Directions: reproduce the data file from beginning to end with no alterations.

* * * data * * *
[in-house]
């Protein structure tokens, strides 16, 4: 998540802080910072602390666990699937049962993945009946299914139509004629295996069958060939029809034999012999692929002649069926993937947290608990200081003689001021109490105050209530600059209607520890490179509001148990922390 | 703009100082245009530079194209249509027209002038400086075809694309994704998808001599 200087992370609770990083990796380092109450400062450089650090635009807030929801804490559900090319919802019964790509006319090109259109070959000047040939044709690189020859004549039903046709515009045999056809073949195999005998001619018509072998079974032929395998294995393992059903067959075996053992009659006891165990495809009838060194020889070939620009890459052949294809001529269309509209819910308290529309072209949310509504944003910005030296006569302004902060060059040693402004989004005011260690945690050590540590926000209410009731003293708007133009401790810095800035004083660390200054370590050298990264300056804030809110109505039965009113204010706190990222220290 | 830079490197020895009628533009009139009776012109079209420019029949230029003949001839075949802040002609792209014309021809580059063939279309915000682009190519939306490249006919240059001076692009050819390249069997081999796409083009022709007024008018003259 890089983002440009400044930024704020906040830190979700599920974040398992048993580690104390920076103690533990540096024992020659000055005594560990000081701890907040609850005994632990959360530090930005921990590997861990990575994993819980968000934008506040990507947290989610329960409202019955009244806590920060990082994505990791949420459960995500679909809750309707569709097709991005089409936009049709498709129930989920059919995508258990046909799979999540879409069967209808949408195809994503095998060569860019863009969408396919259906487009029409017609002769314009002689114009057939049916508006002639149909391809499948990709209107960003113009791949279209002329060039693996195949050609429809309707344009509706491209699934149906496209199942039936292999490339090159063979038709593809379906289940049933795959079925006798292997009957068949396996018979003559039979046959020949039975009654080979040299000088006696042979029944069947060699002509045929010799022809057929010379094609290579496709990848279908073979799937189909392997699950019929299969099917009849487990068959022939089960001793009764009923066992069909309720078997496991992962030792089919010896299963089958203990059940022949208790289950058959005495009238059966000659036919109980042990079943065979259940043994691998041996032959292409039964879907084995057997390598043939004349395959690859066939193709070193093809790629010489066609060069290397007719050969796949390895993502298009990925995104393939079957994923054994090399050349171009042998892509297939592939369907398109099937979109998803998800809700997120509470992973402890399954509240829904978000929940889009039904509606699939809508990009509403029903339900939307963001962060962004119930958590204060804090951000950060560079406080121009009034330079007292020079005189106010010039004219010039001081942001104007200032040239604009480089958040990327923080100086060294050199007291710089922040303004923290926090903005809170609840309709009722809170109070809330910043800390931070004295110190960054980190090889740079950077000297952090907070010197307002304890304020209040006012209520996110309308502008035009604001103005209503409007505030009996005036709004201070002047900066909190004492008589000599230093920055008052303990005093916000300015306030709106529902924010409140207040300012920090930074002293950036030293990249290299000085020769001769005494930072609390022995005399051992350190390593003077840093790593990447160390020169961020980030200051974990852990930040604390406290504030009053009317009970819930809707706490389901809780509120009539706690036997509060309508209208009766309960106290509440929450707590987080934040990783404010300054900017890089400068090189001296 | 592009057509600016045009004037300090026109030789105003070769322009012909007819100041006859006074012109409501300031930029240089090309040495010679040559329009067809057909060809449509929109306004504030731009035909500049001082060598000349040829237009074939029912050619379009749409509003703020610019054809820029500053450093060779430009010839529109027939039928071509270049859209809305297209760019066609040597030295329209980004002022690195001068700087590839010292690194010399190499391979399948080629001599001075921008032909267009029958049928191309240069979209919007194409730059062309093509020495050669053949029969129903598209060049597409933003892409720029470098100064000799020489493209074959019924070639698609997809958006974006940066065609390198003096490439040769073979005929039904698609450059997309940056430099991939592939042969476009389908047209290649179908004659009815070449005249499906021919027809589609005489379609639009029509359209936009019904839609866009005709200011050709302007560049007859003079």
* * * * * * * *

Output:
[in-house]
């Protein structure tokens, strides 16, 4: 998540802080910072602390666990699937049962993945009946299914139509004629295996069958060939029809034999012999692929002649069926993937947290608990200081003689001021109490105050209530600059209607520890490179509001148990922390 | 703009100082245009530079194209249509027209002038400086075809694309994704998808001599 200087992370609770990083990796380092109450400062450089650090635009807030929801804490559900090319919802019964790509006319090109259109070959000047040939044709690189020859004549039903046709515009045999056809073949195999005998001619018509072998079974032929395998294995393992059903067959075996053992009659006891165990495809009838060194020889070939620009890459052949294809001529269309509209819910308290529309072209949310509504944003910005030296006569302004902060060059040693402004989004005011260690945690050590540590926000209410009731003293708007133009401790810095800035004083660390200054370590050298990264300056804030809110109505039965009113204010706190990222220290 | 830079490197020895009628533009009139009776012109079209420019029949230029003949001839075949802040002609792209014309021809580059063939279309915000682009190519939306490249006919240059001076692009050819390249069997081999796409083009022709007024008018003259 890089983002440009400044930024704020906040830190979700599920974040398992048993580690104390920076103690533990540096024992020659000055005594560990000081701890907040609850005994632990959360530090930005921990590997861990990575994993819980968000934008506040990507947290989610329960409202019955009244806590920060990082994505990791949420459960995500679909809750309707569709097709991005089409936009049709498709129930989920059919995508258990046909799979999540879409069967209808949408195809994503095998060569860019863009969408396919259906487009029409017609002769314009002689114009057939049916508006002639149909391809499948990709209107960003113009791949279209002329060039693996195949050609429809309707344009509706491209699934149906496209199942039936292999490339090159063979038709593809379906289940049933795959079925006798292997009957068949396996018979003559039979046959020949039975009654080979040299000088006696042979029944069947060699002509045929010799022809057929010379094609290579496709990848279908073979799937189909392997699950019929299969099917009849487990068959022939089960001793009764009923066992069909309720078997496991992962030792089919010896299963089958203990059940022949208790289950058959005495009238059966000659036919109980042990079943065979259940043994691998041996032959292409039964879907084995057997390598043939004349395959690859066939193709070193093809790629010489066609060069290397007719050969796949390895993502298009990925995104393939079957994923054994090399050349171009042998892509297939592939369907398109099937979109998803998800809700997120509470992973402890399954509240829904978000929940889009039904509606699939809508990009509403029903339900939307963001962060962004119930958590204060804090951000950060560079406080121009009034330079007292020079005189106010010039004219010039001081942001104007200032040239604009480089958040990327923080100086060294050199007291710089922040303004923290926090903005809170609840309709009722809170109070809330910043800390931070004295110190960054980190090889740079950077000297952090907070010197307002304890304020209040006012209520996110309308502008035009604001103005209503409007505030009996005036709004201070002047900066909190004492008589000599230093920055008052303990005093916000300015306030709106529902924010409140207040300012920090930074002293950036030293990249290299000085020769001769005494930072609390022995005399051992350190390593003077840093790593990447160390020169961020980030200051974990852990930040604390406290504030009053009317009970819930809707706490389901809780509120009539706690036997509060309508209208009766309960106290509440929450707590987080934040990783404010300054900017890089400068090189001296 | 592009057509600016045009004037300090026109030789105003070769322009012909007819100041006859006074012109409501300031930029240089090309040495010679040559329009067809057909060809449509929109306004504030731009035909500049001082060598000349040829237009074939029912050619379009749409509003703020610019054809820029500053450093060779430009010839529109027939039928071509270049859209809305297209760019066609040597030295329209980004002022690195001068700087590839010292690194010399190499391979399948080629001599001075921008032909267009029958049928191309240069979209919007194409730059062309093509020495050669053949029969129903598209060049597409933003892409720029470098100064000799020489493209074959019924070639698609997809958006974006940066065609390198003096490439040769073979005929039904698609450059997309940056430099991939592939042969476009389908047209290649179908004659009815070449005249499906021919027809589609005489379609639009029509359209936009019904839609866009005709200011050709302007560049007859003079």